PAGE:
OMF and BHC Join Forces to Improve Patient Care

by | Aug 2, 2022 | BHC News, Clinical Care, Fibromyalgia, Home, Long COVID, ME/CFS, Orthostatic Intolerance, Provider Education

I am proud–and excited–to announce a new and important collaboration between BHC and OMF. We are jointly launching the Medical Education Resource Center (MERC) for multisystem chronic complex diseases (msCCD). Our two respected organizations will bring complementary strengths together, with a primary goal of improving access to informed and compassionate medical care for our stakeholders. We know that research progress and access to care are critical needs. We also know that well-educated providers will diagnose more patients and provide better care, which in turn will fast-track research progress.

I’ve fought since 2001 to increase awareness in the medical community about ME/CFS, fibromyalgia, and related illnesses. In 2015 we strategically formed the Bateman Horne Center, using a unique non-profit model to promote research, clinical care, and provider education. Linda Tannenbaum and OMF have a parallel story but are more closely aligned to research progress. Then, as has become increasingly evident, the COVID-19 pandemic pushed viral infection, immunity, inflammation, and now post-viral syndromes into the urgent consciousness of medical, scientific, and public institutions. There is no more important time to provide strong leadership, in both education and research based on decades of experience, to this pressing worldwide situation.

Within the last 15-20 years, we have learned about conditions like, or comorbid with, ME/CFS, FM, and related illnesses, such as mast cell activation syndrome (MCAS), syndromes of orthostatic intolerance (OI), small fiber polyneuropathy (SFPN), hypermobile Ehler’s Danlos syndrome (hEDS), and others. We want to teach clinical providers to identify and manage these comorbid conditions, along with long COVID, which can lead to significant improvements in functional capacity and quality of life.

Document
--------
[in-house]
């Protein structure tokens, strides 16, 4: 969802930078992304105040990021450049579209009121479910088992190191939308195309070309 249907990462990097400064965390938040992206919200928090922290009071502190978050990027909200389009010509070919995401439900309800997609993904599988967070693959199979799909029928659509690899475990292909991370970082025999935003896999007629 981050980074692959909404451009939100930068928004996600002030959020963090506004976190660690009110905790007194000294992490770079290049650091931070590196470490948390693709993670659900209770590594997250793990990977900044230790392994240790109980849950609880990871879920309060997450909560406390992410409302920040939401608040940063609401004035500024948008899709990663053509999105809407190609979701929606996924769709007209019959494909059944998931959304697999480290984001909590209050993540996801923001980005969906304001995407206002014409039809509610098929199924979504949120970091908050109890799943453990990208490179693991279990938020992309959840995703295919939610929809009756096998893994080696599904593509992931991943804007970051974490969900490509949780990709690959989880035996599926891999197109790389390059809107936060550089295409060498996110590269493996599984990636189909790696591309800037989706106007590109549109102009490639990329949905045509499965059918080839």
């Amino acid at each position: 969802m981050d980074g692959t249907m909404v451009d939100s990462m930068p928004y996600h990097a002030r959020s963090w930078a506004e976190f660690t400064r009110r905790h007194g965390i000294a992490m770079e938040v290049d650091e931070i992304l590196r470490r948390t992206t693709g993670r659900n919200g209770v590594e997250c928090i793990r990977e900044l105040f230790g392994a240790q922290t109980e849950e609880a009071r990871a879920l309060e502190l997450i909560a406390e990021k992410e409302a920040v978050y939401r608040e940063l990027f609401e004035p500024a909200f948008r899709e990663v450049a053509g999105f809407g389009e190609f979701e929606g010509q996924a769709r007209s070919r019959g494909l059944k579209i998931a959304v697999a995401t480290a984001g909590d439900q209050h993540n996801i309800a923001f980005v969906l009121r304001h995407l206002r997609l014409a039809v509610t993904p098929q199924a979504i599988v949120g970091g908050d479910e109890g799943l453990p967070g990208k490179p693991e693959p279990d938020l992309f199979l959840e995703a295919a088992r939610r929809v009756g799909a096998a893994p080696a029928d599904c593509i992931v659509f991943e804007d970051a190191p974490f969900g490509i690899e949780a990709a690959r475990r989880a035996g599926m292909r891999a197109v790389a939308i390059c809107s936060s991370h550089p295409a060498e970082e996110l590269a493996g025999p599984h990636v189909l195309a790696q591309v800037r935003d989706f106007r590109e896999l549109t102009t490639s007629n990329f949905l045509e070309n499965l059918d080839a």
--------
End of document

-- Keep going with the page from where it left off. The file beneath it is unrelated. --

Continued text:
Our strategy and outreach will be broad and informed by oversight committees which include patients, caregivers, and professionals. We will build on what BHC has already accomplished, including patient education and support, web-based provider educational materials, continuing medical education (CME) programs, in-house provider training and shadowing, and building strong bonds with academic and federal institutions who can provide validation and multiply our efforts. Our efforts aim to be high-level and collaborative, strongly focused on productive change.

To accomplish these lofty goals, both non-profit organizations (BHC and OMF) will need ongoing financial support. Medical insurance and membership fees do not cover the services BHC provides to patients, which include detailed and individualized care in clinic, educational materials, and ongoing support groups for the broader community. Research in this field is notoriously underfunded. Funds for training clinical providers are virtually unheard of in our field. Thank you for your generous donations in the past and please continue if you can.

One subject I hesitate to mention is my availability to clinic patients. I am not “retiring,” but rather, gearing up to seize the opportunity and tackle thorny problems. To catalyze this important progress, I must realistically, downsize my clinical practice. I hope that my beloved patients recognize why this is important, and feel confident they have learned important management tools to thrive long term. This includes joining the effort to inform and “train” primary care providers. Every one of us can be an educational emissary to transform our medical support system.

Those of you who are my patients, I encourage you to review your options to see other BHC providers if helpful or bond with your PCP and associated medical team, and educate them about this illness complex. Honestly, we will only make progress for others in the future if we come out of our silos and infiltrate the rest of medicine!

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